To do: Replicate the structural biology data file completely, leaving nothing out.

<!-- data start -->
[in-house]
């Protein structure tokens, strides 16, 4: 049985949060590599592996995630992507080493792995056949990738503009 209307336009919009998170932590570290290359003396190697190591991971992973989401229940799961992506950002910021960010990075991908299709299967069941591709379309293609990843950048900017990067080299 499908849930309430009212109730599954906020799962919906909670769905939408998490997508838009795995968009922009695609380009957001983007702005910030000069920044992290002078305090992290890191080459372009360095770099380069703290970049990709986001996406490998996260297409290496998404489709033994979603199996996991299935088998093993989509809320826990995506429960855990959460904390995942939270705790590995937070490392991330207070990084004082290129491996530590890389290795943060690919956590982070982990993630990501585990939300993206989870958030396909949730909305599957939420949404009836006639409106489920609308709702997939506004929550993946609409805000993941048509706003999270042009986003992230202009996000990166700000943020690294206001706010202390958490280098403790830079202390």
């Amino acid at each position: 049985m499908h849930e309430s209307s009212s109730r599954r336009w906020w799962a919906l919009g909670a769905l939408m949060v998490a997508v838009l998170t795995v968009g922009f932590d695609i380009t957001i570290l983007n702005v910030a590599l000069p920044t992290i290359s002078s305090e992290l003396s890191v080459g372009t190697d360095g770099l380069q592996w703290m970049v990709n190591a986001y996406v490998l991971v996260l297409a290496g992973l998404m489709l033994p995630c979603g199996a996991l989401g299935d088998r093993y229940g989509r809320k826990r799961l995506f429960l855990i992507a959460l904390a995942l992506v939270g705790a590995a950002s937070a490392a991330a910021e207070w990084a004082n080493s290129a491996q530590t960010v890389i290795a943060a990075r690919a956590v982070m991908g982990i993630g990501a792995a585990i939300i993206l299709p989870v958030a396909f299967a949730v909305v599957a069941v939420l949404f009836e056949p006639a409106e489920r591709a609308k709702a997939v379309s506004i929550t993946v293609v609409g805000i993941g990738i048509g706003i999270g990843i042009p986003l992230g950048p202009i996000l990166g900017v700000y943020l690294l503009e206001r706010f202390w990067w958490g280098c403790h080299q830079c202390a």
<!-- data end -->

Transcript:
[in-house]
């Protein structure tokens, strides 16, 4: 049985949060590599592996995630992507080493792995056949990738503009 209307336009919009998170932590570290290359003396190697190591991971992973989401229940799961992506950002910021960010990075991908299709299967069941591709379309293609990843950048900017990067080299 499908849930309430009212109730599954906020799962919906909670769905939408998490997508838009795995968009922009695609380009957001983007702005910030000069920044992290002078305090992290890191080459372009360095770099380069703290970049990709986001996406490998996260297409290496998404489709033994979603199996996991299935088998093993989509809320826990995506429960855990959460904390995942939270705790590995937070490392991330207070990084004082290129491996530590890389290795943060690919956590982070982990993630990501585990939300993206989870958030396909949730909305599957939420949404009836006639409106489920609308709702997939506004929550993946609409805000993941048509706003999270042009986003992230202009996000990166700000943020690294206001706010202390958490280098403790830079202390």
């Amino acid at each position: 049985m499908h849930e309430s209307s009212s109730r599954r336009w906020w799962a919906l919009g909670a769905l939408m949060v998490a997508v838009l998170t795995v968009g922009f932590d695609i380009t957001i570290l983007n702005v910030a590599l000069p920044t992290i290359s002078s305090e992290l003396s890191v080459g372009t190697d360095g770099l380069q592996w703290m970049v990709n190591a986001y996406v490998l991971v996260l297409a290496g992973l998404m489709l033994p995630c979603g199996a996991l989401g299935d088998r093993y229940g989509r809320k826990r799961l995506f429960l855990i992507a959460l904390a995942l992506v939270g705790a590995a950002s937070a490392a991330a910021e207070w990084a004082n080493s290129a491996q530590t960010v890389i290795a943060a990075r690919a956590v982070m991908g982990i993630g990501a792995a585990i939300i993206l299709p989870v958030a396909f299967a949730v909305v599957a069941v939420l949404f009836e056949p006639a409106e489920r591709a609308k709702a997939v379309s506004i929550t993946v293609v609409g805000i993941g990738i048509g706003i999270g990843i042009p986003l992230g950048p202009i996000l990166g900017v700000y943020l690294l503009e206001r706010f202390w990067w958490g280098c403790h080299q830079c202390a």